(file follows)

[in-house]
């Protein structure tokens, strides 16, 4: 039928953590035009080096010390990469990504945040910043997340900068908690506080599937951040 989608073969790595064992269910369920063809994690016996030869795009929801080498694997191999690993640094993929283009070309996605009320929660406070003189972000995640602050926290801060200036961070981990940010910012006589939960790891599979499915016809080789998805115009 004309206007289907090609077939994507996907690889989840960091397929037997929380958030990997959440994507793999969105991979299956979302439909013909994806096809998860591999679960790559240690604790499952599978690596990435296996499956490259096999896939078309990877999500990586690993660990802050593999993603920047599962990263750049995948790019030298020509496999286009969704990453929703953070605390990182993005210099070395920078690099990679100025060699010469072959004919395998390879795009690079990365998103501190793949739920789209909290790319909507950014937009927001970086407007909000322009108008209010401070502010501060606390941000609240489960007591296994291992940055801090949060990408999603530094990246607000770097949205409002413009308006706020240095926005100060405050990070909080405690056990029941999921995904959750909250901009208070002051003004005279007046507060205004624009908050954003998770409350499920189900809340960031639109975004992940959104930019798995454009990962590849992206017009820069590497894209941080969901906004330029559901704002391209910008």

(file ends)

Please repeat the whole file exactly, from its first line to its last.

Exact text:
[in-house]
């Protein structure tokens, strides 16, 4: 039928953590035009080096010390990469990504945040910043997340900068908690506080599937951040 989608073969790595064992269910369920063809994690016996030869795009929801080498694997191999690993640094993929283009070309996605009320929660406070003189972000995640602050926290801060200036961070981990940010910012006589939960790891599979499915016809080789998805115009 004309206007289907090609077939994507996907690889989840960091397929037997929380958030990997959440994507793999969105991979299956979302439909013909994806096809998860591999679960790559240690604790499952599978690596990435296996499956490259096999896939078309990877999500990586690993660990802050593999993603920047599962990263750049995948790019030298020509496999286009969704990453929703953070605390990182993005210099070395920078690099990679100025060699010469072959004919395998390879795009690079990365998103501190793949739920789209909290790319909507950014937009927001970086407007909000322009108008209010401070502010501060606390941000609240489960007591296994291992940055801090949060990408999603530094990246607000770097949205409002413009308006706020240095926005100060405050990070909080405690056990029941999921995904959750909250901009208070002051003004005279007046507060205004624009908050954003998770409350499920189900809340960031639109975004992940959104930019798995454009990962590849992206017009820069590497894209941080969901906004330029559901704002391209910008």